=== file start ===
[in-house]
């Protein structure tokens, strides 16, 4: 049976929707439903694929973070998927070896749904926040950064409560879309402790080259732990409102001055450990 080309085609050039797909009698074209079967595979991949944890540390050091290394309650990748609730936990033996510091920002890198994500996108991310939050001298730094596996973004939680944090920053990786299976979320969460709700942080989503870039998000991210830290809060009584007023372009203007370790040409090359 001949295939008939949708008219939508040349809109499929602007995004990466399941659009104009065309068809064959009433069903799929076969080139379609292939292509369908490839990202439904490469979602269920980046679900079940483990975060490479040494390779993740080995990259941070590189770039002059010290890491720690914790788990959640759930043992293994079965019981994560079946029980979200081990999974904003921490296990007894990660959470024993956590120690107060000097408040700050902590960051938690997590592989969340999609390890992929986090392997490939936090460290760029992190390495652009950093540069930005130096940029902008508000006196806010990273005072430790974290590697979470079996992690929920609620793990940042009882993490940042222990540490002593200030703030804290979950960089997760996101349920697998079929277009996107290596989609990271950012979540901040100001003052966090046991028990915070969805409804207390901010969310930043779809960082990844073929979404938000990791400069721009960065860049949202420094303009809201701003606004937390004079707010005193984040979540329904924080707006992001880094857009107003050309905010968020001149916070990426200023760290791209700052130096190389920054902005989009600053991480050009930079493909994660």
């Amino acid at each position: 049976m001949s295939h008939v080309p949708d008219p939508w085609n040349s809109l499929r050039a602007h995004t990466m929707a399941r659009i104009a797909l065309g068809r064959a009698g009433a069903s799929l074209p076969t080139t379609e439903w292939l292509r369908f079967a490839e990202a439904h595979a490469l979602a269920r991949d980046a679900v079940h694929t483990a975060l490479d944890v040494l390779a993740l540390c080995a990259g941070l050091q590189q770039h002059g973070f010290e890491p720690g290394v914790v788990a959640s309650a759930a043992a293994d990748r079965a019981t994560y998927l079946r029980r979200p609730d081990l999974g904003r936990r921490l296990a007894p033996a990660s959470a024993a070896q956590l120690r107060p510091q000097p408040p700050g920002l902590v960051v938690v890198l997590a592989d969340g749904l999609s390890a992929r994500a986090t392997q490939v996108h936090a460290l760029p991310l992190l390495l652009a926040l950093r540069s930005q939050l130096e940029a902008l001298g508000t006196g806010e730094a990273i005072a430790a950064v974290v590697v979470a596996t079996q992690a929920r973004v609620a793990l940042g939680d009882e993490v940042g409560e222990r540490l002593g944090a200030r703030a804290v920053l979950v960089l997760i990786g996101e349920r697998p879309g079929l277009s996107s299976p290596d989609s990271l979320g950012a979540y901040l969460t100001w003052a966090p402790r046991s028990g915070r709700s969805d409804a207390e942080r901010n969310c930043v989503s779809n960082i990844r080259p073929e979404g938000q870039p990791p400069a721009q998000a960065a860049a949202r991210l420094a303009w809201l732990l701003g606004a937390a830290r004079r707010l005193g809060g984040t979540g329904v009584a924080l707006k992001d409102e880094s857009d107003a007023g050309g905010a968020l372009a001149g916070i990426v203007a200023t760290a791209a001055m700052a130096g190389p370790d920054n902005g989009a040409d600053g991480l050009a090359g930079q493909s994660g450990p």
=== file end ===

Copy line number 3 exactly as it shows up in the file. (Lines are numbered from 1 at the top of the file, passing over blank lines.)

């Amino acid at each position: 049976m001949s295939h008939v080309p949708d008219p939508w085609n040349s809109l499929r050039a602007h995004t990466m929707a399941r659009i104009a797909l065309g068809r064959a009698g009433a069903s799929l074209p076969t080139t379609e439903w292939l292509r369908f079967a490839e990202a439904h595979a490469l979602a269920r991949d980046a679900v079940h694929t483990a975060l490479d944890v040494l390779a993740l540390c080995a990259g941070l050091q590189q770039h002059g973070f010290e890491p720690g290394v914790v788990a959640s309650a759930a043992a293994d990748r079965a019981t994560y998927l079946r029980r979200p609730d081990l999974g904003r936990r921490l296990a007894p033996a990660s959470a024993a070896q956590l120690r107060p510091q000097p408040p700050g920002l902590v960051v938690v890198l997590a592989d969340g749904l999609s390890a992929r994500a986090t392997q490939v996108h936090a460290l760029p991310l992190l390495l652009a926040l950093r540069s930005q939050l130096e940029a902008l001298g508000t006196g806010e730094a990273i005072a430790a950064v974290v590697v979470a596996t079996q992690a929920r973004v609620a793990l940042g939680d009882e993490v940042g409560e222990r540490l002593g944090a200030r703030a804290v920053l979950v960089l997760i990786g996101e349920r697998p879309g079929l277009s996107s299976p290596d989609s990271l979320g950012a979540y901040l969460t100001w003052a966090p402790r046991s028990g915070r709700s969805d409804a207390e942080r901010n969310c930043v989503s779809n960082i990844r080259p073929e979404g938000q870039p990791p400069a721009q998000a960065a860049a949202r991210l420094a303009w809201l732990l701003g606004a937390a830290r004079r707010l005193g809060g984040t979540g329904v009584a924080l707006k992001d409102e880094s857009d107003a007023g050309g905010a968020l372009a001149g916070i990426v203007a200023t760290a791209a001055m700052a130096g190389p370790d920054n902005g989009a040409d600053g991480l050009a090359g930079q493909s994660g450990p």